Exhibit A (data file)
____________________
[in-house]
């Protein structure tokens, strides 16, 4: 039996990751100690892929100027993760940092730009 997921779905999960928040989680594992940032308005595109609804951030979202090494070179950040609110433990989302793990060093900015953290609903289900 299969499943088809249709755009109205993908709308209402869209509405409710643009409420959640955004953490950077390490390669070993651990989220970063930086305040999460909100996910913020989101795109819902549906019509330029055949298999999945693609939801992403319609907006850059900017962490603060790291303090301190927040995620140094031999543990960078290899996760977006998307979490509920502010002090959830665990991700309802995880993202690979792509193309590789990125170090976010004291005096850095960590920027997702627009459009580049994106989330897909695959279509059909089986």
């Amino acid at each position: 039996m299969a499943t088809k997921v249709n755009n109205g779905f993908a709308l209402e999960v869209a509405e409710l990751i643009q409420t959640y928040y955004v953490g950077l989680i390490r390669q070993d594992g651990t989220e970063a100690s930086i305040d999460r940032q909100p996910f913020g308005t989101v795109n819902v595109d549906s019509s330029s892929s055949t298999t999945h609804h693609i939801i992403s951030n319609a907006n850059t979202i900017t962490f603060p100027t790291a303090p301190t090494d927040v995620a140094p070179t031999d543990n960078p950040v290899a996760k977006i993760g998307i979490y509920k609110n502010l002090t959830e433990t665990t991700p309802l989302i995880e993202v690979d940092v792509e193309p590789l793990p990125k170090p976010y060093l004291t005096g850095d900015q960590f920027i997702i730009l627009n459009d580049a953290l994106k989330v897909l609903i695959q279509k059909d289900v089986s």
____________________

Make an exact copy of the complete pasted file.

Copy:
[in-house]
């Protein structure tokens, strides 16, 4: 039996990751100690892929100027993760940092730009 997921779905999960928040989680594992940032308005595109609804951030979202090494070179950040609110433990989302793990060093900015953290609903289900 299969499943088809249709755009109205993908709308209402869209509405409710643009409420959640955004953490950077390490390669070993651990989220970063930086305040999460909100996910913020989101795109819902549906019509330029055949298999999945693609939801992403319609907006850059900017962490603060790291303090301190927040995620140094031999543990960078290899996760977006998307979490509920502010002090959830665990991700309802995880993202690979792509193309590789990125170090976010004291005096850095960590920027997702627009459009580049994106989330897909695959279509059909089986």
């Amino acid at each position: 039996m299969a499943t088809k997921v249709n755009n109205g779905f993908a709308l209402e999960v869209a509405e409710l990751i643009q409420t959640y928040y955004v953490g950077l989680i390490r390669q070993d594992g651990t989220e970063a100690s930086i305040d999460r940032q909100p996910f913020g308005t989101v795109n819902v595109d549906s019509s330029s892929s055949t298999t999945h609804h693609i939801i992403s951030n319609a907006n850059t979202i900017t962490f603060p100027t790291a303090p301190t090494d927040v995620a140094p070179t031999d543990n960078p950040v290899a996760k977006i993760g998307i979490y509920k609110n502010l002090t959830e433990t665990t991700p309802l989302i995880e993202v690979d940092v792509e193309p590789l793990p990125k170090p976010y060093l004291t005096g850095d900015q960590f920027i997702i730009l627009n459009d580049a953290l994106k989330v897909l609903i695959q279509k059909d289900v089986s």